Terrence A. Brooks
Wednesday 9:30 am - 12:30 pm
Student essay topics
- Quantity: More information can be delivered
- New information processing centers: Patient bedside, cockpit of jet fighter, etc.
- Vast libraries can be reduced to a portable storage device: Encylopaedia Britannica on a CD
- Speed: Information can be delivered more quickly
- Real-time interaction: Buy and sell stock, instant messaging, etc.
- Emulations of human activity or 'human-ness': Playing chess, etc.
- Network: Information can be delivered anywhere
- No place is without information access
- Every person/machine networked together
- Transmission code: Digital documents are constructed for presentation
- Finding content for search: Google looks inside documents for URLs and words
- Identification: E-mail traffic is monitored.
The Self Digitized
The Truth Digitized
The Nation State Digitized
To create a Dot for INSC, the only thing *required* is to:
- Select to share 'All Blue.Us Users'
- Enter the tag: INSC 598
All the other items are optional.
- Terry Brooks: (1)The digital pipe permits more throughput than ever, and (2) The end of the digital pipe can be anywhere
- Adam Hindman: The things that people do in a digital culture are not new. However, the fact that digital culture allows many more people to do them much more easily means that unprecedented effects are produced.
Quantitative change results in qualitative change
- Travis Kriplean: The use of digital technologies is facilitating the generation of extremely precise, searchable, mineable, and archivable data--now, more than ever, we have to discriminate between not just too little, but also too much data: we need to understand and find meaning in excessive information. How do we come to ignore, what do we ignore, and when? The need becomes more pronounced the more detailed our quantifications become.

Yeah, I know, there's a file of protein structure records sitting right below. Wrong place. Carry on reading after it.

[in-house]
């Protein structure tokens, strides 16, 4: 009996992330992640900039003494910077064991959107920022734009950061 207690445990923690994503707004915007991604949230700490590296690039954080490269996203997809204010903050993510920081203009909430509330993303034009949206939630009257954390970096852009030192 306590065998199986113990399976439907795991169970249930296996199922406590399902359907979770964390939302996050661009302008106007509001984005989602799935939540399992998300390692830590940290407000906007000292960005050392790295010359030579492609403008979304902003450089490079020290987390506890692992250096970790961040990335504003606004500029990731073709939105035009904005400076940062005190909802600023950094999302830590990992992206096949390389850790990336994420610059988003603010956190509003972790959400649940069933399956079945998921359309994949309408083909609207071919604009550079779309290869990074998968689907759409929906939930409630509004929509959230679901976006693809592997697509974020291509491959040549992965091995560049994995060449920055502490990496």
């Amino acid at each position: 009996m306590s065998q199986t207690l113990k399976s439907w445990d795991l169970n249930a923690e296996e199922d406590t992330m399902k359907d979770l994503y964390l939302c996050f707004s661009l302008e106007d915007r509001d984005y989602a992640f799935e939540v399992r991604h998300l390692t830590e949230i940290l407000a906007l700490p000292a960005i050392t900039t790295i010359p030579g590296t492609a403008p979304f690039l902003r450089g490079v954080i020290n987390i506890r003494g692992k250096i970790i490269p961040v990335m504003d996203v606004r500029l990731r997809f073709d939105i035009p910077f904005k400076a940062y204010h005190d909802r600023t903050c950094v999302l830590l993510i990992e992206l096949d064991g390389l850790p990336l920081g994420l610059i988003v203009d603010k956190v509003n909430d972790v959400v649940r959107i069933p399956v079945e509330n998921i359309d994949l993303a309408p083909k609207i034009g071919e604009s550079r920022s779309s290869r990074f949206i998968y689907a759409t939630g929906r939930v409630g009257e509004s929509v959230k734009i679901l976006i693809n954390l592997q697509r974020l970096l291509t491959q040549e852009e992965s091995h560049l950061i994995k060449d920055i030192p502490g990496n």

- Leith Caldwell: Our ability to manipulate images is greater than our ability to perceive manipulations in images
The idea that 'Digital Culture' is really about the greater availability of information, technologies and the impact they have on the behavioral patterns of society as a whole - it drives a need for the 'culture' to adopt a greater level of discernment. This can be illustrated as a general trend through emerging information technologies as people learn to disregard or perceive what is more meaningful or relevant to them: do not take notice of 'trash' novels or tabloids raving about aliens; do not watch the commercials on television or the melodramas about prepubescents; do not click on the pop-up advertisements or the search engine results that are not what you're looking for. In the same way, when presented with numerous photographs and asked to discern which is the 'real' one, society is still playing catch-up to the wide-spread adoption of image manipulation technology.